• Spam complaints - Recipients mark emails as spam, which can severely damage the sender’s reputation and deliverability. Goal of 0%.

Purchased lists often skew way below industry benchmarks for open rates, click-throughs and conversion while spiking negative metrics like bounces and unsubscribes.

If multiple email campaigns still show poor engagement, it’s a sign that a particular purchased list is no longer worthwhile continued investment. 

Key indicators to watch for include:

  • Open rates below 10%.
  • Click-through rates below 0.5%.
  • Conversion rates near zero.
  • Bounce rates above 10%.
  • Unsubscribe rates above 2%.
  • Any spam complaints.

Lists meeting several of these thresholds are unlikely ever to drive positive ROI. As quality crumbles, it may be time to cut losses and either refresh or fully replace those underperforming purchased names.

Speaking of quality, what’s the best way to build strong email lists over the long run?

Taking the time to build email lists organically

Buying lists offers a quick short-term boost. But crafting your subscriber base slowly and organically over time pays off big time for engagement and conversion.

Effective ways to build quality lists from scratch include:

  • Lead nurturing - Drip campaigns turning interested prospects into engaged subscribers.
  • Content upgrades - Offering exclusive materials in exchange for contact info.
  • Website sign-up forms - Popups and embedded subscription boxes on landing pages for website visitors to engage with.
  • Event and webinar promotion - Attendee acquisition for future re-targeting.
  • Social and external promotion - Cross-channel collaborations to drive list sign-ups.
  • Customer referrals - Incentivising existing patrons to refer peers.

Organic list building takes serious upfront effort but lets you hyper-target specific demographics more likely to care about your emails. These recipients convert at exponentially higher rates through tailored, personalised journeys.

It’s best to combine organically grown lists with small volumes of purchased names. This is a strategic “hybrid approach” that balances quality and quantity in your list development efforts.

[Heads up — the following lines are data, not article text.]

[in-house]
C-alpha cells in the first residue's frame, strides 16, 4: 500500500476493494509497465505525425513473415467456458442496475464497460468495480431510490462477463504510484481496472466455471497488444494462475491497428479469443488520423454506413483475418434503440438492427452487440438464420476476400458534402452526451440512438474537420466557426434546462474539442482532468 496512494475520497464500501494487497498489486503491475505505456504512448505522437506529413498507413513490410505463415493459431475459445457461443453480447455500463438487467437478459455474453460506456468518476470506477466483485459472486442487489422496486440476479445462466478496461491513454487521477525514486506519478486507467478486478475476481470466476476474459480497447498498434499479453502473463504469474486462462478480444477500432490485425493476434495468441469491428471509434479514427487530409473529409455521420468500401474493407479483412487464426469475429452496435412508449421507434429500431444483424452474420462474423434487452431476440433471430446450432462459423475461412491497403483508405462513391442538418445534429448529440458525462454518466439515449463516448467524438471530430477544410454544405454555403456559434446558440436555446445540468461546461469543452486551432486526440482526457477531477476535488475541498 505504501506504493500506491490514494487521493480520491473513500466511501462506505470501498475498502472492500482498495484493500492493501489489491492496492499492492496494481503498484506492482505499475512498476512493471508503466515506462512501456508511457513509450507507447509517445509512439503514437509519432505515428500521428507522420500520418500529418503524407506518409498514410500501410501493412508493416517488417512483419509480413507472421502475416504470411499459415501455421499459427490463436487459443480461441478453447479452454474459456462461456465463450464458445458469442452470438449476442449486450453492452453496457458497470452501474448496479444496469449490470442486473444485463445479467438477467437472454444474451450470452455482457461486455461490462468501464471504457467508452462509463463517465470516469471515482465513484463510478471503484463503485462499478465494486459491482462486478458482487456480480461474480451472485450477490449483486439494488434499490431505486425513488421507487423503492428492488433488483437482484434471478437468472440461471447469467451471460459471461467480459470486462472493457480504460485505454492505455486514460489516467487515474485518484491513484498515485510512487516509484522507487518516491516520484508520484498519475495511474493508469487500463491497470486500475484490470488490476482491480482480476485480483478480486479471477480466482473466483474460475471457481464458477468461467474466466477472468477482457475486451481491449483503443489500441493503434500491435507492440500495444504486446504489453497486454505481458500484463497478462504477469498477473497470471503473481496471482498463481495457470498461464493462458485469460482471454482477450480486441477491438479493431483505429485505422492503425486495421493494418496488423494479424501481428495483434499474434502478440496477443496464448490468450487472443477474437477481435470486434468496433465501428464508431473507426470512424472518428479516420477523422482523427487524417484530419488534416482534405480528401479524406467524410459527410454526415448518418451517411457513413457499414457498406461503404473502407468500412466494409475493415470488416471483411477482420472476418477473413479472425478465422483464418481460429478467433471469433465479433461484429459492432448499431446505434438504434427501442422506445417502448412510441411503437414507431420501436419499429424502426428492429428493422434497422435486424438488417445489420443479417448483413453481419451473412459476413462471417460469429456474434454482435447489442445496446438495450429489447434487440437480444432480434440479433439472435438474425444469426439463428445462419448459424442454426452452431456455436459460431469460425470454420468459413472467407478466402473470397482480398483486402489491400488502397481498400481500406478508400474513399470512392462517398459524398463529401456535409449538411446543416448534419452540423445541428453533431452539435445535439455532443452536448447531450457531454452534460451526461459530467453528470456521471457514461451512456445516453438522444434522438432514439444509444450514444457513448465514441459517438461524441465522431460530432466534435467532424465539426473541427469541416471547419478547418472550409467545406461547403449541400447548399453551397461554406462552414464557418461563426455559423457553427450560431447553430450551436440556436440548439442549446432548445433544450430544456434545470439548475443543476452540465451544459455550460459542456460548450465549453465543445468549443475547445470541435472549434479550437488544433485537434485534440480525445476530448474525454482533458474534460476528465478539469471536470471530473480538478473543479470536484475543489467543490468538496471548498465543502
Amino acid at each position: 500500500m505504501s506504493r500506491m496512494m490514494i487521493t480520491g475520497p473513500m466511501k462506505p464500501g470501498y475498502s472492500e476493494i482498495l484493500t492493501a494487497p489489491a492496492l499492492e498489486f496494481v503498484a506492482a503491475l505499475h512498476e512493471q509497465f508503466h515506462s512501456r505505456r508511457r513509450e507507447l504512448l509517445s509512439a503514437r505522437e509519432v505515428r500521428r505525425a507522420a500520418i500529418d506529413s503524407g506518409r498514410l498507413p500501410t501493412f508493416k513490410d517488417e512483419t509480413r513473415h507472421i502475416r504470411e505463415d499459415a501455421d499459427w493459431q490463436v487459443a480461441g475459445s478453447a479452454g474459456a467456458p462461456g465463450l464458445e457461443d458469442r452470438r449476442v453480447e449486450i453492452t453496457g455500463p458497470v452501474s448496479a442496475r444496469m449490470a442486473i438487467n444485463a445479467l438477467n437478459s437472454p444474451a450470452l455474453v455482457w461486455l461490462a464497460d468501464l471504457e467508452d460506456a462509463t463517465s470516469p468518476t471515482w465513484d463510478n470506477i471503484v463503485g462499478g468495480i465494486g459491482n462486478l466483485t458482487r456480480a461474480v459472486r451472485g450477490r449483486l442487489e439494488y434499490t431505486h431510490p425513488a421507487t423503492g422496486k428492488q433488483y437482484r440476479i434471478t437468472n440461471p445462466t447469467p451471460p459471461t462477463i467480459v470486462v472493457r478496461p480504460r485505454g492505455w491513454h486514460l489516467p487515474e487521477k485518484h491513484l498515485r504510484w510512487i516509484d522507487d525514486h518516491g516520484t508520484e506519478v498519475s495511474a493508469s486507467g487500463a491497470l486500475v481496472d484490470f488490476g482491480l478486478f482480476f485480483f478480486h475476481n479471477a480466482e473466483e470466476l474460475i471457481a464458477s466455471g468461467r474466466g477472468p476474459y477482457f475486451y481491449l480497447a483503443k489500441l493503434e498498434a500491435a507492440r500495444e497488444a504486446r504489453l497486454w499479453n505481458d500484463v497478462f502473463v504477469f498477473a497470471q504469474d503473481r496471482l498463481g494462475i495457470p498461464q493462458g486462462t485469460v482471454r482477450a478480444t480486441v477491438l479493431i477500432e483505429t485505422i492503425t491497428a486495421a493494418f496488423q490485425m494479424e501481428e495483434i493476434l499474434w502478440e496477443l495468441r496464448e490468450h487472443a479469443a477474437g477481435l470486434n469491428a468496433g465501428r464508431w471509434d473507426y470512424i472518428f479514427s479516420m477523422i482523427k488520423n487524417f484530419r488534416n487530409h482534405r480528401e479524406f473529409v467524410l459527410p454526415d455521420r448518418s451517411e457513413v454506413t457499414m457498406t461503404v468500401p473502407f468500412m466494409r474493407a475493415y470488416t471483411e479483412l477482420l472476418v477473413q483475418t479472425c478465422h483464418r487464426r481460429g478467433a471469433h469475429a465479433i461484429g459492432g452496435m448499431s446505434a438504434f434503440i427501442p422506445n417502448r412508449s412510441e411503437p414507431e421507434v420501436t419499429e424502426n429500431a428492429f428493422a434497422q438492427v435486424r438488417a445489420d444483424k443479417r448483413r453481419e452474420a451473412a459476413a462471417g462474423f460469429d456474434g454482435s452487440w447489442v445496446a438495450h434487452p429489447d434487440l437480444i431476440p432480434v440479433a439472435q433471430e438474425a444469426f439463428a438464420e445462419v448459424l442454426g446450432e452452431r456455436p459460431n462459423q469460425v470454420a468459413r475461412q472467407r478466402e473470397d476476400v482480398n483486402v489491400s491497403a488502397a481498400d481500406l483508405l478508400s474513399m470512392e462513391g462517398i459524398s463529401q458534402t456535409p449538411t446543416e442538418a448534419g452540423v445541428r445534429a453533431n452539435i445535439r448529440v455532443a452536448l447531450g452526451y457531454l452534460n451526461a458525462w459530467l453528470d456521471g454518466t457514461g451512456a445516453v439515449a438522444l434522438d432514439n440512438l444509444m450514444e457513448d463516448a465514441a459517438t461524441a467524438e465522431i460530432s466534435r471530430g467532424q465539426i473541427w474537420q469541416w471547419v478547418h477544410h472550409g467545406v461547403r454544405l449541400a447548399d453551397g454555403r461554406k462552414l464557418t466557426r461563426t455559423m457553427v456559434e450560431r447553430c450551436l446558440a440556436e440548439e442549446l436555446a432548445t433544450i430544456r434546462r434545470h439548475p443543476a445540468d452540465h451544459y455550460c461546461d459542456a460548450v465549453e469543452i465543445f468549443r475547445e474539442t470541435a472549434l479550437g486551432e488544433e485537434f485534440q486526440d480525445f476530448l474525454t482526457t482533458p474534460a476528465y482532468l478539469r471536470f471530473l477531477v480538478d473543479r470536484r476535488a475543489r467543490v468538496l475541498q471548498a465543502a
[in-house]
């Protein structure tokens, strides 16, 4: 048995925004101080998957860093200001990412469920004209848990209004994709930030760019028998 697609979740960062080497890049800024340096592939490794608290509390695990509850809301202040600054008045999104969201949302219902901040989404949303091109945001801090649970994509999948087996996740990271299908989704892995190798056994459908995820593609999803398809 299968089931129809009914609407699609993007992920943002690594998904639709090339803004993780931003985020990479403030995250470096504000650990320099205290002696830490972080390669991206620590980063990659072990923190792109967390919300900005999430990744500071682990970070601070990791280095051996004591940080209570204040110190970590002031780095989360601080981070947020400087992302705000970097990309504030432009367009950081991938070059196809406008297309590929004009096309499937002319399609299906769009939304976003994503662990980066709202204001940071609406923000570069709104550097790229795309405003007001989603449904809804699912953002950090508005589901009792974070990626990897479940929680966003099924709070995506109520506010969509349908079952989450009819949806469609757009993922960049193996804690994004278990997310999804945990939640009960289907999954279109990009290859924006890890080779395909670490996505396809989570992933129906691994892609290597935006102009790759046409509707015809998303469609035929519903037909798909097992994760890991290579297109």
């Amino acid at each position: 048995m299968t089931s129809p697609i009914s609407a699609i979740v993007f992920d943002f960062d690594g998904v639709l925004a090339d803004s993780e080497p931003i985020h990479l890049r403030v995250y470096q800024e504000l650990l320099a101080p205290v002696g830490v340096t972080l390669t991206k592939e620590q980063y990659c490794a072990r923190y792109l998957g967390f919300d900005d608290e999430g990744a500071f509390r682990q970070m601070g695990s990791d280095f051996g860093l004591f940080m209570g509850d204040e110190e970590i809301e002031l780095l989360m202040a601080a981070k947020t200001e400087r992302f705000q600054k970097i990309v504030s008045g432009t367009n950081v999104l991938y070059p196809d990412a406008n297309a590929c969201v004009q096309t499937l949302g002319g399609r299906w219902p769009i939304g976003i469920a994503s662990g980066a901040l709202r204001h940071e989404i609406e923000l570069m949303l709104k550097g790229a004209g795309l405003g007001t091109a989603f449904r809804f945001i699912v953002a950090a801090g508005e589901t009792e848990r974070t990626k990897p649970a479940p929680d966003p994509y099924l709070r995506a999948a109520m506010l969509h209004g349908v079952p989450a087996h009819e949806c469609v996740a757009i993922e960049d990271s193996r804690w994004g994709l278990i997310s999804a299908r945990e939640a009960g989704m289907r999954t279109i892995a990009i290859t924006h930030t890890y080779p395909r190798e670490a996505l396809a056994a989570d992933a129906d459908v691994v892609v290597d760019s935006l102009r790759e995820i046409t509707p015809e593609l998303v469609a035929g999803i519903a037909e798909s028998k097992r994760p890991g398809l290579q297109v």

Speaking of which…

Finding the right quality vs. quantity balance

Should you focus on rapid email list building at nearly any cost or concentrate exclusively on cultivating ultra-targeted engaged audiences?

The truth lies somewhere in the middle. Larger lists, even with only marginally interested segments, can still drive significant revenue simply due to wider reach. However, considerably smaller yet passionately engaged followers typically convert better long-term through customised nurturing and effective marketing.

Ideally, marketers should aim for balance - steadily expanding subscriber volume via strategic paid supplements while intently building first-party enthusiasm and loyalty.

The brands enjoying the most success with email marketing efforts have cultivated this harmonious fusion, understanding that even moderately engaged at scale leads to sales. But loyal followers drive exponential growth as brand ambassadors over the rest of their often decades-long customer lifecycles.

Wrapping up

So, in summary - is buying email lists actually worth it?

The answer depends entirely on your growth goals, target metrics, expected ROI, and ethical comfort.

Purchased lists can provide short-term supplements to expand reach if carefully vetted and legally compliant. But engaging organically built first-party lists drives more conversions in the long term.

Aim for the best of both worlds - modestly supplementing owned lists with paid names while focusing on hyper-targeted lead nurturing. This balanced approach maximises the advantages of each strategy.

Just remember to always confirm fully compliant origin and consent protocols in purchased lists while meticulously honouring recipient preferences. Email success relies equally on quality, trust, and scale. Impactful relationships only flourish when responsive audiences lend their attention voluntarily.

Try Cognism’s email list database

Cognism provides compliant, high-quality data that fuels B2B sales, marketing and revenue teams.

Sign up with us and you’ll get:

  • Validated emails.
  • EMEA, NAM and APAC coverage.
  • GDPR compliance.
  • The largest mobile dataset on the market.
  • Phone-validated mobile numbers.

Click 👇 to speak with our team.

Book your Cognism demo